The Deadhouse

Stereo Terror: Wednesday 13 – Undead Unplugged

Release Year
2014

Track Listing
1) Undead
2) Dead Carolina
3) Haunt Me
4) Nowhere
5) Morgue Than Words
6) Curse Of Me
7) Welcome To The Strange
8) Scary Song
9) We All Die
10) Ghost Stories
11) Transylvania 90210

Let me start this review by stating the obvious: Horrorpunk is not exactly the first genre you think will lend itself well to the unplugged format. While at times you will encounter the slower songs or even ballad-like tunes, usually closing out many albums, for the most part horrorpunk is about being fast and full of energy, much like the horror movie genre. For the well-established Wednesday 13, doing a fully acoustic album certainly seemed like a risky venture. Going through his own back catalogue, including tracks from Frankenstein Drag Queens From Planet 13, Murderdolls as well as his own solo career, Wednesday 13 chose certain songs that he would be able to strip down to the bare essence. To help show that he knew what he was doing, he also embarked on a small UK tour playing stripped down shows. So the question remains, would the risk pay off?

Thankfully, for the most part, the answer is yes. As mentioned above, Wednesday has wisely chosen the best tracks from his extensive career to strip down and give the acoustic treatment. Beginning with the short intro track Undead, you are immediately put at ease from any worries that things aren’t going to work on this album. Wednesday‘s trademark raspy vocals are also toned down in order to work within the confines of the effort. Moving onto Dead Carolina from his 2008 solo album Skeletons, we get our first real taste of a song being ripped apart from a fast punk anthem into an almost ballad. While Dead Carolina isn’t the strongest track on the album, it is a good example of Wednesday 13 knowing what makes his songs work, and knowing the proper way to adjust them.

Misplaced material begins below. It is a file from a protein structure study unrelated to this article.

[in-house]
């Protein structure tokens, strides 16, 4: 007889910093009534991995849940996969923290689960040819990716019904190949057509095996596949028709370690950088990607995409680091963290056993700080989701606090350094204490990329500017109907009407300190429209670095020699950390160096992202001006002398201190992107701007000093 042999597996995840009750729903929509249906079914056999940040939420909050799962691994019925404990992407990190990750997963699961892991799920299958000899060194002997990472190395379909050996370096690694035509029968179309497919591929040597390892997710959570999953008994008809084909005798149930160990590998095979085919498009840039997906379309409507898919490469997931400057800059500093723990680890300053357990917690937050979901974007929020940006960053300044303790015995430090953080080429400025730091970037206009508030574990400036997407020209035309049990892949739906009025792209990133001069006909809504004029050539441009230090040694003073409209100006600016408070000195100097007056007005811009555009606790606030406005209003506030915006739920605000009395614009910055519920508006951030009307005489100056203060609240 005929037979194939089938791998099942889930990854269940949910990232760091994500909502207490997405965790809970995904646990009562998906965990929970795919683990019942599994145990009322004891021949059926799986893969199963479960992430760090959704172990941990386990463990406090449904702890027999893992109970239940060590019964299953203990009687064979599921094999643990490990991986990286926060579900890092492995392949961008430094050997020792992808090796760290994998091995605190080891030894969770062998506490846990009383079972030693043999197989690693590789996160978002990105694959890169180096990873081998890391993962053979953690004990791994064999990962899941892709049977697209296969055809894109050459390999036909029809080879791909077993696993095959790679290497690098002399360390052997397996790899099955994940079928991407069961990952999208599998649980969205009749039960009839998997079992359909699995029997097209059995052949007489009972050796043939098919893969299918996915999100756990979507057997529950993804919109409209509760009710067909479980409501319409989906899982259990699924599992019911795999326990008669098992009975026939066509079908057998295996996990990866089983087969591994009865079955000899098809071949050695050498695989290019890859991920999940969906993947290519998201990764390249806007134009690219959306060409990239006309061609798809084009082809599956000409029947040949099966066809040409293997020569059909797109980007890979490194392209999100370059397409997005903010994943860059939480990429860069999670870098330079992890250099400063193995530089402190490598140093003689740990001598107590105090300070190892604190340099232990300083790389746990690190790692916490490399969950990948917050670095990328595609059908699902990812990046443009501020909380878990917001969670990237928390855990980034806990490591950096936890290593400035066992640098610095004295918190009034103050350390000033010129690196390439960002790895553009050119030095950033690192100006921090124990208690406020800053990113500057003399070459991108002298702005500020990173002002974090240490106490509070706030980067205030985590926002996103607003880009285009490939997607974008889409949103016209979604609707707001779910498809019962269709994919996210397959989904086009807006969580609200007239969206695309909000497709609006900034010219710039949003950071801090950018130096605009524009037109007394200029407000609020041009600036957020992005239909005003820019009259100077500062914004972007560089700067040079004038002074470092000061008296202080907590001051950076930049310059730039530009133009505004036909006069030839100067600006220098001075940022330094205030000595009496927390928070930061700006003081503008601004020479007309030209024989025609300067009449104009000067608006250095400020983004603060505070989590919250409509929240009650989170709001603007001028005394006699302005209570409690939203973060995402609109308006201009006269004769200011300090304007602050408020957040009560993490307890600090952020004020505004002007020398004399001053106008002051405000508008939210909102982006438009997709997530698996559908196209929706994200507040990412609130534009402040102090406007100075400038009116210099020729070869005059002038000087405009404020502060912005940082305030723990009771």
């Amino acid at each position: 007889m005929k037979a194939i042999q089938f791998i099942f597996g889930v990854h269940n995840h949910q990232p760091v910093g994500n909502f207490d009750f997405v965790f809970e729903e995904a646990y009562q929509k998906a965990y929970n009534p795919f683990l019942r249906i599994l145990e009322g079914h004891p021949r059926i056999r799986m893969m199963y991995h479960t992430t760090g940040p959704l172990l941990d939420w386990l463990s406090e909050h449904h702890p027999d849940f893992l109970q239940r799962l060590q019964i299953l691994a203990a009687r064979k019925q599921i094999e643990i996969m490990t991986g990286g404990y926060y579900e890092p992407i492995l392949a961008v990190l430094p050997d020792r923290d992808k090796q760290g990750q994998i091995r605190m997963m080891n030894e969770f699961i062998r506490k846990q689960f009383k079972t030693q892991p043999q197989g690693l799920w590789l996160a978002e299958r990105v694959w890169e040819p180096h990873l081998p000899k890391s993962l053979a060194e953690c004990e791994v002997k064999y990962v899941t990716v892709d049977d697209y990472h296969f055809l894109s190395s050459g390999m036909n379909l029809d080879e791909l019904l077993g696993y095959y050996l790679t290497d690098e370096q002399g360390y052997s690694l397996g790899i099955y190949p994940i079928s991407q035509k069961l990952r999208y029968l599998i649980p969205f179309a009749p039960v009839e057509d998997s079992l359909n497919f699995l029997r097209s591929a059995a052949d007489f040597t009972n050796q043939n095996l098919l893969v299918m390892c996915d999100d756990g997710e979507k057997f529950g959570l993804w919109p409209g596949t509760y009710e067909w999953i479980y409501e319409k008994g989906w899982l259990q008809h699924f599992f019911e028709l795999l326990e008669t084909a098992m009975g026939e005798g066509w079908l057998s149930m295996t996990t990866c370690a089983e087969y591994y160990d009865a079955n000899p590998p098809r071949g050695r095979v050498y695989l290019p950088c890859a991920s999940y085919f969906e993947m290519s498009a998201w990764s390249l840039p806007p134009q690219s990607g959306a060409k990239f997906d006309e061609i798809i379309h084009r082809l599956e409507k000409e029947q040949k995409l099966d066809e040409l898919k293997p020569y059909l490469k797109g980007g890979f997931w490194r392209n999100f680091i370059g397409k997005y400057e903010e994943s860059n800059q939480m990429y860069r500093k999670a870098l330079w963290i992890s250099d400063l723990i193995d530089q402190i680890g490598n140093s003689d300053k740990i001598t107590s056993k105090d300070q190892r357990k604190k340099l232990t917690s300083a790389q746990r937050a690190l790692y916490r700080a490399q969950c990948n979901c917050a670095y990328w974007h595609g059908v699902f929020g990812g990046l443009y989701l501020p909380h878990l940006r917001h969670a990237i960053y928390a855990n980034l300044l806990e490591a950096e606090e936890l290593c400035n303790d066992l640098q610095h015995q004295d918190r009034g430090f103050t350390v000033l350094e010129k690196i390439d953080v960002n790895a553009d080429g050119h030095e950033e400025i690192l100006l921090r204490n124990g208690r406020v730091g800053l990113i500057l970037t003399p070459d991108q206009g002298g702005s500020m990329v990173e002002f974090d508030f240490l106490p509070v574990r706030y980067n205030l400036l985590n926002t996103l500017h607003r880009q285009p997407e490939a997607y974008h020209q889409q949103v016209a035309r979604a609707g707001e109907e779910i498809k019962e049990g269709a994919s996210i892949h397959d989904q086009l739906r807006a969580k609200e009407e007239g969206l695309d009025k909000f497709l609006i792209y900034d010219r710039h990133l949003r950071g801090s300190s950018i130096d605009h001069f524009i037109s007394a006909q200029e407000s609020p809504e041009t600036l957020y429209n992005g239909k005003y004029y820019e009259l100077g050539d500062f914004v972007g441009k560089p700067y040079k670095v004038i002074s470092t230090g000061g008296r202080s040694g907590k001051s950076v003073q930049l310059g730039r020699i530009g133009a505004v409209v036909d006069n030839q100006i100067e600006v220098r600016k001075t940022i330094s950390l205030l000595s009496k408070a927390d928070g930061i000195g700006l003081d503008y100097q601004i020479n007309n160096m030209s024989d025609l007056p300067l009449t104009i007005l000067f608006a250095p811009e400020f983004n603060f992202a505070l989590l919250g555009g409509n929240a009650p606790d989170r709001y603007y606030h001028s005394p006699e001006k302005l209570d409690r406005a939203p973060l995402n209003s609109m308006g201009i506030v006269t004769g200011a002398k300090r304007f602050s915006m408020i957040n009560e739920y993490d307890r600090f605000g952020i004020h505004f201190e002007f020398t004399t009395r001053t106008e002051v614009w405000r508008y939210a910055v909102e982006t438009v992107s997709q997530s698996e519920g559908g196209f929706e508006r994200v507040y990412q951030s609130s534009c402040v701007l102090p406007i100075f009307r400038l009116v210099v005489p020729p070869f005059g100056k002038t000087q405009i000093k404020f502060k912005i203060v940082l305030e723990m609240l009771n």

Following is Haunt Me from 2005’s Transylvania 90210: Songs Of Death, Dying And The Dead. Already one of his slower efforts, Haunt Me is a highlight of the album, needing very little change from its origins. With Nowhere, we get our first taste of a song not off of one of the man’s solo efforts, coming from the 2010 Murderdolls album Women And Children Last. This was one of the songs that I was concerned about undergoing the transition, but the argument can easily be made that the song actually becomes better. Given that Nowhere has been a favorite track of mine for several years, this is some very high praise. We then go back to his solo catalogue visiting Morgue Than Words, from 2006’s Fang Bang. As can be expected, not every song on the album transitions as well, and Morgue Than Words, while still working as an acoustic track, just doesn’t seem to fit in as strongly as much of the rest of the album.